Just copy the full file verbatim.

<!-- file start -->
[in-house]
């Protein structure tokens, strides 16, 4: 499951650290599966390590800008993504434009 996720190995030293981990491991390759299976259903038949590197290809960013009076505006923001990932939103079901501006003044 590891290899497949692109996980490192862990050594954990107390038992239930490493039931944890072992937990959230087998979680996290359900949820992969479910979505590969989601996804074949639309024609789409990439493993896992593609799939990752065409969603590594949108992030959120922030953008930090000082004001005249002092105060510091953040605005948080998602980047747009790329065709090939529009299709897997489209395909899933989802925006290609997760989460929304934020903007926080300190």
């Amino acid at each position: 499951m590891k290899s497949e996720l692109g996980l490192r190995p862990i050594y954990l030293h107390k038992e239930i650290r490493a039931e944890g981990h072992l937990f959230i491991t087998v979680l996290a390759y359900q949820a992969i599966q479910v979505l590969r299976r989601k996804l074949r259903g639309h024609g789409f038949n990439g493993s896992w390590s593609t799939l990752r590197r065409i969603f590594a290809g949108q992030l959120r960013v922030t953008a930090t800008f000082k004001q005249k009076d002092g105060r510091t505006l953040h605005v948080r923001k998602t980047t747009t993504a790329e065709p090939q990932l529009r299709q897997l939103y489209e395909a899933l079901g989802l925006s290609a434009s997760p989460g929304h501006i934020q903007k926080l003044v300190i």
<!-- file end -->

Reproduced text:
[in-house]
């Protein structure tokens, strides 16, 4: 499951650290599966390590800008993504434009 996720190995030293981990491991390759299976259903038949590197290809960013009076505006923001990932939103079901501006003044 590891290899497949692109996980490192862990050594954990107390038992239930490493039931944890072992937990959230087998979680996290359900949820992969479910979505590969989601996804074949639309024609789409990439493993896992593609799939990752065409969603590594949108992030959120922030953008930090000082004001005249002092105060510091953040605005948080998602980047747009790329065709090939529009299709897997489209395909899933989802925006290609997760989460929304934020903007926080300190």
């Amino acid at each position: 499951m590891k290899s497949e996720l692109g996980l490192r190995p862990i050594y954990l030293h107390k038992e239930i650290r490493a039931e944890g981990h072992l937990f959230i491991t087998v979680l996290a390759y359900q949820a992969i599966q479910v979505l590969r299976r989601k996804l074949r259903g639309h024609g789409f038949n990439g493993s896992w390590s593609t799939l990752r590197r065409i969603f590594a290809g949108q992030l959120r960013v922030t953008a930090t800008f000082k004001q005249k009076d002092g105060r510091t505006l953040h605005v948080r923001k998602t980047t747009t993504a790329e065709p090939q990932l529009r299709q897997l939103y489209e395909a899933l079901g989802l925006s290609a434009s997760p989460g929304h501006i934020q903007k926080l003044v300190i």